Lydia: What a shame. I know you’re currently in your busiest time of the year, so I won’t keep you much longer. One final question before you go – what are your plans for this year? Is there anything special we should be looking forward to other than those thunderstorms you whipped up for me?

Spring: I was feeling extra creative this year, so you’ll probably see cherry trees blooming earlier than usual. I hope you like them.

Lydia: That’s wonderful. Well, thank you for stopping by, and good luck.

Spring: Thank you!

 

 

Spring Worlds I’d Like to Visit

Happy spring to everyone in the northern hemisphere! I’m beyond relieved to see it finally arrive as far as the calendar goes. Here’s hoping Ontario will soon see lots of warm weather and the first little green shoots popping out of the soil as well.

In the last couple of years, I’ve written about the winter and summer worlds I’d like to visit, so today I’ll be talking about the spring worlds I’d like to see.

Yes, I’ll be writing another instalment in this series in the autumn of 2019, so do keep an eye out for it later on this year.

It turns out that there are a lot of books out there set during winter and summer, but there aren’t so many of them that are set during this time of the year. Putting together this list was a little tricky! If you have anything to add to it, do speak up. All of the authors I could think of were white, and many of them were British. It would be nice to add other voices to this list.

When I was growing up, many of my elementary, middle, and high school English teachers did poetry units in the spring. I don’t know why this pattern happened. It might have been done unintentionally, or maybe teachers are taught to give their students slightly easier* assignments for a while as the end of the school year grows closer. At any rate, I’ve come to associate this time of the year with poetry because of those experiences.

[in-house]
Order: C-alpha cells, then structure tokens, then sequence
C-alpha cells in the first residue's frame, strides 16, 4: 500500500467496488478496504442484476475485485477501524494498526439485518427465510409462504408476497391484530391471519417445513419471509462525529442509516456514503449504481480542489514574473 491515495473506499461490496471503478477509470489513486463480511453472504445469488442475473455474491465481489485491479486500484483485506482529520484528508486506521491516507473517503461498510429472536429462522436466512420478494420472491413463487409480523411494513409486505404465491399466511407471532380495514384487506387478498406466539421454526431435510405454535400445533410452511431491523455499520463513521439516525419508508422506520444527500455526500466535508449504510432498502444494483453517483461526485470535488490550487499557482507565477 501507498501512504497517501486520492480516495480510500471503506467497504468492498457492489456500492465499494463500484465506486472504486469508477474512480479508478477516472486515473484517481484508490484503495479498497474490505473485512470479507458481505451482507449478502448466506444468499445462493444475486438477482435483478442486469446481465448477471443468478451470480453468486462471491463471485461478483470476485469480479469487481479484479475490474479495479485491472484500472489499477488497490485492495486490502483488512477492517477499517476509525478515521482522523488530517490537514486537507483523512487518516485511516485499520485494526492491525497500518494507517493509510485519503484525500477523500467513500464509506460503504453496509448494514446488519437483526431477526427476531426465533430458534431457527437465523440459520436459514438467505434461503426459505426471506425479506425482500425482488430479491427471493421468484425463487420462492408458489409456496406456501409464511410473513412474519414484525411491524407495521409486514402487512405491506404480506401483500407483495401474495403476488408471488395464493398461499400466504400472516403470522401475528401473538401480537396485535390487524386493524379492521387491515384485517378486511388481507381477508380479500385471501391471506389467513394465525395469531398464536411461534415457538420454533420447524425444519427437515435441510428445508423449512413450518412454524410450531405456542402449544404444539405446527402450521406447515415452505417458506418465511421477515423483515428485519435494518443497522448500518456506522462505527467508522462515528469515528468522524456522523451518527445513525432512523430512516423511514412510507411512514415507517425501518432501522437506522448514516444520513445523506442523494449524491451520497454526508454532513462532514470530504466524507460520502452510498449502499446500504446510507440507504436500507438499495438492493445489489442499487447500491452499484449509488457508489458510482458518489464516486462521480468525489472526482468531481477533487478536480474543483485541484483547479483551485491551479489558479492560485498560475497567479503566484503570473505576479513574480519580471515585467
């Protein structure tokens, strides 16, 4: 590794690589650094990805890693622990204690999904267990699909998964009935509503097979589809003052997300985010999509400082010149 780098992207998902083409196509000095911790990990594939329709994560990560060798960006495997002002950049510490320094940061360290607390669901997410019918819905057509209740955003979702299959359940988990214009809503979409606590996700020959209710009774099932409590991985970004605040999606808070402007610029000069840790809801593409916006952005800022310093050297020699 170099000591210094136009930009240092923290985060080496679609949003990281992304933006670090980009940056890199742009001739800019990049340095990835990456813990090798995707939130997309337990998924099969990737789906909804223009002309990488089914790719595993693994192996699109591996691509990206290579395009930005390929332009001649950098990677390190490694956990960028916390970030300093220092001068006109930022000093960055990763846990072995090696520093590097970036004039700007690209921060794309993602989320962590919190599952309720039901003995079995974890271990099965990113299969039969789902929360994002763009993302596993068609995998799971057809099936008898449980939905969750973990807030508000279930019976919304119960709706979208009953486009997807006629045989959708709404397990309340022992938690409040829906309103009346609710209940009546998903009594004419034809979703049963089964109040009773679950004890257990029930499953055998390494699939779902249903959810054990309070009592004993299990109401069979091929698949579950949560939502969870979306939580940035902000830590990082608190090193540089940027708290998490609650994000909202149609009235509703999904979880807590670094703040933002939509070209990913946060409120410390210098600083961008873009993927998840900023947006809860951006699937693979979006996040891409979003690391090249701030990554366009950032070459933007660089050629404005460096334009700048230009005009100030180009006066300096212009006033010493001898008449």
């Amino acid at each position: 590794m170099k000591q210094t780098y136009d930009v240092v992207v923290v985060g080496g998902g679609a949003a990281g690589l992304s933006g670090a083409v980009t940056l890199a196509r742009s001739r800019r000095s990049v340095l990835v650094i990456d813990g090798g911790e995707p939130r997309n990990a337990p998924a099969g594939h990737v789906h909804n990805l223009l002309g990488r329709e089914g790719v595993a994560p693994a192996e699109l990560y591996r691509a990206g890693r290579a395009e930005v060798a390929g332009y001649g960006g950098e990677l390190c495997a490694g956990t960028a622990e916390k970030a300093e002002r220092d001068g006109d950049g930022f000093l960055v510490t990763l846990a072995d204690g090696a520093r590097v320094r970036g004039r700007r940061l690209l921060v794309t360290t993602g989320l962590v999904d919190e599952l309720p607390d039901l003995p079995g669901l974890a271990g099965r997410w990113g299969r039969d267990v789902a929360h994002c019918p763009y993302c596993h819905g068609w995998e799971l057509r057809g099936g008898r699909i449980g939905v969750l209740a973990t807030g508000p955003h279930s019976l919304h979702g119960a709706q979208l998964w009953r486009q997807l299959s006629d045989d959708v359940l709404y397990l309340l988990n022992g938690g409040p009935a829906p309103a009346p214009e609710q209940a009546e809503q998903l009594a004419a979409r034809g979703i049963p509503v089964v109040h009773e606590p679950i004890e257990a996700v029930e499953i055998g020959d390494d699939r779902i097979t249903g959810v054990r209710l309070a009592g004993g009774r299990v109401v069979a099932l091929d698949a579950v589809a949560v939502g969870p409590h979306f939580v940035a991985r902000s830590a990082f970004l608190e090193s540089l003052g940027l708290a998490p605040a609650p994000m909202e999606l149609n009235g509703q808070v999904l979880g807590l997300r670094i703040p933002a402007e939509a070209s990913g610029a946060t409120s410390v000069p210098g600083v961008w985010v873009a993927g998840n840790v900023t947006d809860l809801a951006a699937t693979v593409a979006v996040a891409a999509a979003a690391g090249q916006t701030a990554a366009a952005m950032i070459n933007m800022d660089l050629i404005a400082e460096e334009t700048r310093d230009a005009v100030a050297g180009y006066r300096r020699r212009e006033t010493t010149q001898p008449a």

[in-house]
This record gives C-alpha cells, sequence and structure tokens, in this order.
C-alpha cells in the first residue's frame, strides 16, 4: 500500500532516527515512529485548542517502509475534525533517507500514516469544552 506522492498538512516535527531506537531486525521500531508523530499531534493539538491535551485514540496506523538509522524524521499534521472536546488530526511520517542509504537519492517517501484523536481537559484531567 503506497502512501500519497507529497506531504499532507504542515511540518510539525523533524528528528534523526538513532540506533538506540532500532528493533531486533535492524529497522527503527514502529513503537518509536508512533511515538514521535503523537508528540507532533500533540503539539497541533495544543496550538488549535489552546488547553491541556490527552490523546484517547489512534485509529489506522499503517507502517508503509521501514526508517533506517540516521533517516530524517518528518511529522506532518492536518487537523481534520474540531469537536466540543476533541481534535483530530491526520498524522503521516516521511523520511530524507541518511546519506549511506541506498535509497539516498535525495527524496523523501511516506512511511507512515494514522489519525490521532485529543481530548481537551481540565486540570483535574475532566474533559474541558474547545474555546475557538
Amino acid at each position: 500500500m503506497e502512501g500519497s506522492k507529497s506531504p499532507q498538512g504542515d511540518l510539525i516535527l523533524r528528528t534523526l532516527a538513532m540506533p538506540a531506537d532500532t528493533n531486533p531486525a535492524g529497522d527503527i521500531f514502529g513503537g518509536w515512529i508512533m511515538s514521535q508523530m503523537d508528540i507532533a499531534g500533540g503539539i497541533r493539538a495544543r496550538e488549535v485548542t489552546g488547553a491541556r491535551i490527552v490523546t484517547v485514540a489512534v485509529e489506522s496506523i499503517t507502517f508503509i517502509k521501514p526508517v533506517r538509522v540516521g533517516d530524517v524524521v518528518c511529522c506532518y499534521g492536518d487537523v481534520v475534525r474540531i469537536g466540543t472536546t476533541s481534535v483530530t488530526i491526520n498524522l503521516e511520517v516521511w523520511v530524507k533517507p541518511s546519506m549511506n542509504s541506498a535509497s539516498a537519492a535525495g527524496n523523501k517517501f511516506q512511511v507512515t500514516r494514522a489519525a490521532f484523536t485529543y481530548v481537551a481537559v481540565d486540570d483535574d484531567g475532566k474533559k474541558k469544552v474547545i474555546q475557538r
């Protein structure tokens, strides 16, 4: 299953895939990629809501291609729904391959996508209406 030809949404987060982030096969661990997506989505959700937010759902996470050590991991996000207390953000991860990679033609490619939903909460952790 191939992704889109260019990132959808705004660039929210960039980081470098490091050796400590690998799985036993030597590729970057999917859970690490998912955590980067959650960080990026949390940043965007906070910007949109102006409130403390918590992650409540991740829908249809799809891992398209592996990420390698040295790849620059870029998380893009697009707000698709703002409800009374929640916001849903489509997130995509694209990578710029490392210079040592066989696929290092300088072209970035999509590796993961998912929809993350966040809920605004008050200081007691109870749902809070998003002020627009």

*Or at least I found them easier. I enjoy the subjective nature of interpreting poetry.

From “Easter 1916“, the title poem in Easter 1916 and Other Poems by W.B. Yeats

From cloud to tumbling cloud,
Minute by minute they change;
A shadow of cloud on the stream
Changes minute by minute;

 

Spring is one of the two seasons of the year when the weather swings wildly between temperature extremes for those of us who live in certain climates. Here in Ontario, you could have a heavy snowstorm one day and warm, sunny 20 C (68 Fahrenheit for you Americans) weather the next.
This poem reminded me of those fluctuations, and it made me want to visit this setting for a few minutes despite the dangers of the World War I era.

The Secret Garden by Frances Hodgson Burnett

This is one of those childhood classics that I keep referencing over and over again in various posts.

If you’ve never read it, it’s about a young girl who moved from India to England to live with a relative after her parents died. The estate her relative lived in had once been grand but were now a bit neglected. She was placed in her new home during the cold part of the year, so it wasn’t until the spring that she realized there was a secret garden on the property that had been terribly neglected.

There were so many interesting lines in this book about tending gardens and what happens to plants when no one has looked after them for a long time. Obviously, there were metaphors in there about taking care of the people around you, too, but seeing the transformation of that garden from a lonely, weedy place to what it became later on makes me smile every time I reread those passages.